The Longest Yard review

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Sound familiar? It bleeding ought to. This is the second remake of the corking Burt Reynolds' 1974 prison-sports movie in the last five years.

With 2001's Mean Machine, Vinnie Jones committed a professional foul, dumbly relocating the action to a British prison and switching the sport to football. Not so Sandler's title challenge, a bright, breezy xerox with just enough spin to keep things fresh. If Mean Machine was the Lock, Stock... remake, this is the Con Air version, rammed to the touchlines with amber-filtered heat haze, hard-thumping MOR rock and gloriously cheesy slo-mo hero shots.

Sandler in tough guy Happy Gilmore mode (books-dumb, street-smart wiseass) is a sight to cherish, the mumbly man-child giving his best mainstream turn since The Wedding Singer. The actor sweats enough blue-collar charisma to sell even the most cheddar-laden inspirational speech to the cheap seats. Good job, too: no one else is doing anything you haven't seen before, filling a character call-sheet of prison clichés from fat Italian mobsters to primped and pimped ladyboys.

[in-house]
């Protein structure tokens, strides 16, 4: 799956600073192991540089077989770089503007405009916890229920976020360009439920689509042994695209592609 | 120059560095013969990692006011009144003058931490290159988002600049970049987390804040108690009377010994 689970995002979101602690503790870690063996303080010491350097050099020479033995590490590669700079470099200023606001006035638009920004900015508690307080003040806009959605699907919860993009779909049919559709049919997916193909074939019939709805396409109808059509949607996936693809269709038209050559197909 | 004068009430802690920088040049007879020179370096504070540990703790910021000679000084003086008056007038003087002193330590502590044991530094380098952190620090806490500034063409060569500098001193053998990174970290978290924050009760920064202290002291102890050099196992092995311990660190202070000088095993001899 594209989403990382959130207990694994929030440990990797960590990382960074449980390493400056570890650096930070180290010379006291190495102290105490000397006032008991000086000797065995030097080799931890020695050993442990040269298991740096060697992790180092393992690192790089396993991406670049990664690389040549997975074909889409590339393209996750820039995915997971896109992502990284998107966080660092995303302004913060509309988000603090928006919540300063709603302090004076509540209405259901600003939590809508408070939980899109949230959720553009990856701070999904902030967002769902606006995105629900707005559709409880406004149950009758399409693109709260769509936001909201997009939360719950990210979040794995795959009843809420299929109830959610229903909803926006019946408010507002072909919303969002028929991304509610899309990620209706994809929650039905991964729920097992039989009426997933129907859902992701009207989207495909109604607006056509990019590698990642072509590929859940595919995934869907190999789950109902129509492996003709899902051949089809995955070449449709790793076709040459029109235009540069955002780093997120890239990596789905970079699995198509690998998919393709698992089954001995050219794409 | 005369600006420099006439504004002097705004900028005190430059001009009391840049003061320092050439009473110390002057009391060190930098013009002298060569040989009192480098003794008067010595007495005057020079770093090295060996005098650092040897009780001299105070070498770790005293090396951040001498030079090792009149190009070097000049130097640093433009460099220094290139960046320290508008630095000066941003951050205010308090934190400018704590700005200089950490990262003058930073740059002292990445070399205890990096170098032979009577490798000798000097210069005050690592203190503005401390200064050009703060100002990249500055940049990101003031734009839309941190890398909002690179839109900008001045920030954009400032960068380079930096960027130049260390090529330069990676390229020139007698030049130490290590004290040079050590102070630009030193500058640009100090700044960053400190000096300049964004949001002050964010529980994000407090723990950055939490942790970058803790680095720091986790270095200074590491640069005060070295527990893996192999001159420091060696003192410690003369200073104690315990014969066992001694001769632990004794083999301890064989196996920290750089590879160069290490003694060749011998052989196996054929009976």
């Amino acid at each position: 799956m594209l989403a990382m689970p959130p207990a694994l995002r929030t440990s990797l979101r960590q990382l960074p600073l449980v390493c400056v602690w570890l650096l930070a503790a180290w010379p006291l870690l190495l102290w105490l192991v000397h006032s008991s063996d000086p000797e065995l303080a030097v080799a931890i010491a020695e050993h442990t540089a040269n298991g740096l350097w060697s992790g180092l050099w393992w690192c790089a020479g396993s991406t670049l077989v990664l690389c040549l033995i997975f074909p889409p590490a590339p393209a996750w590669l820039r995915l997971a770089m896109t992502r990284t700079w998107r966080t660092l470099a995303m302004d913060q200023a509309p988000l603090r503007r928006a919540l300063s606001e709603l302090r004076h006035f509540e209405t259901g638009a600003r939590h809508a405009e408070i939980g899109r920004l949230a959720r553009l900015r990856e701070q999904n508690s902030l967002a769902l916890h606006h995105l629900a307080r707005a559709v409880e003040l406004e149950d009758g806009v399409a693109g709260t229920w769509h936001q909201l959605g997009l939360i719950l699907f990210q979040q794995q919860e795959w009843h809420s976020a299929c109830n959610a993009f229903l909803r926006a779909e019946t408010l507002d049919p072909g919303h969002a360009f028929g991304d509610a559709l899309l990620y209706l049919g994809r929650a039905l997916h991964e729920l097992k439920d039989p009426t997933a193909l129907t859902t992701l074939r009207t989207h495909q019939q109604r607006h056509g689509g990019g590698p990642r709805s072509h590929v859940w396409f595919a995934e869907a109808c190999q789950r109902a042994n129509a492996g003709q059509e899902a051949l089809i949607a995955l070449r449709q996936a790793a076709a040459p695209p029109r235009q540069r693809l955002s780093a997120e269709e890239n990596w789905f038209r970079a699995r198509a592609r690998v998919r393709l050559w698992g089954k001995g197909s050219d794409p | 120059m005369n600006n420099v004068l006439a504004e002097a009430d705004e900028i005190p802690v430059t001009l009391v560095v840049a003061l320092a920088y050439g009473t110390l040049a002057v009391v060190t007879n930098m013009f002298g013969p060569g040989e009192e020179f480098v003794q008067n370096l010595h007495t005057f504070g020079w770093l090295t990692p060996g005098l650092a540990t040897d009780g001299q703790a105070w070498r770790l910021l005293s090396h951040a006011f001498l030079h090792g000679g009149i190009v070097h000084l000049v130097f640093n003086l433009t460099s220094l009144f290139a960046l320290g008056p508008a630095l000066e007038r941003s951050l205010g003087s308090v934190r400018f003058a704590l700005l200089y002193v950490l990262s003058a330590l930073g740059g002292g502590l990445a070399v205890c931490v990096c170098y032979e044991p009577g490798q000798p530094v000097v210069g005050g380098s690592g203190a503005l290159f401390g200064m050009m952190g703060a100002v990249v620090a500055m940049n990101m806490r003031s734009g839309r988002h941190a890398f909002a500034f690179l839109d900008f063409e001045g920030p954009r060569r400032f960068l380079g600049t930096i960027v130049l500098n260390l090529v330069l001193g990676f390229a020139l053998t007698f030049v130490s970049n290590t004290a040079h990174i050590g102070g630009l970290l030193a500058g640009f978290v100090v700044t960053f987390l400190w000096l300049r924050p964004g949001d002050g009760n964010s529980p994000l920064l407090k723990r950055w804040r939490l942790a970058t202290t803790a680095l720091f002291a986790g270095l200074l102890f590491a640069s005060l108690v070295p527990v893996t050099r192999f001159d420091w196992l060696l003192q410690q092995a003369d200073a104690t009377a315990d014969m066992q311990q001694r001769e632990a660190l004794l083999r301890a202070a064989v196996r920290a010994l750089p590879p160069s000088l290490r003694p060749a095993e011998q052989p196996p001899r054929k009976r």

But so what if Cromwell's warden is LA Confidential's Dudley Smith in a different suit? Or that Chris Rock's sassy cellblock fixer Caretaker is nowhere near as original as his Oscar Night material? Or even that original Paul Crewe, Burt Reynolds, is hardly cutting new thespic paths as he steps down to play grizzled old coach Nate? The whole point of a greatest hits collection is to get your toes tapping... and this does exactly that.

It also delivers on the action, the final game getting those temples throbbing as players crunch, pound, duck and weave. Director Peter Segal may score a big, fat zero on the surprise-o-meter but he sure knows how to thump all the right adreno buttons.

A slick-and-span sports remake crowd-pleaser with enough touchdown moments to make up for its rare fumbles. Game on!

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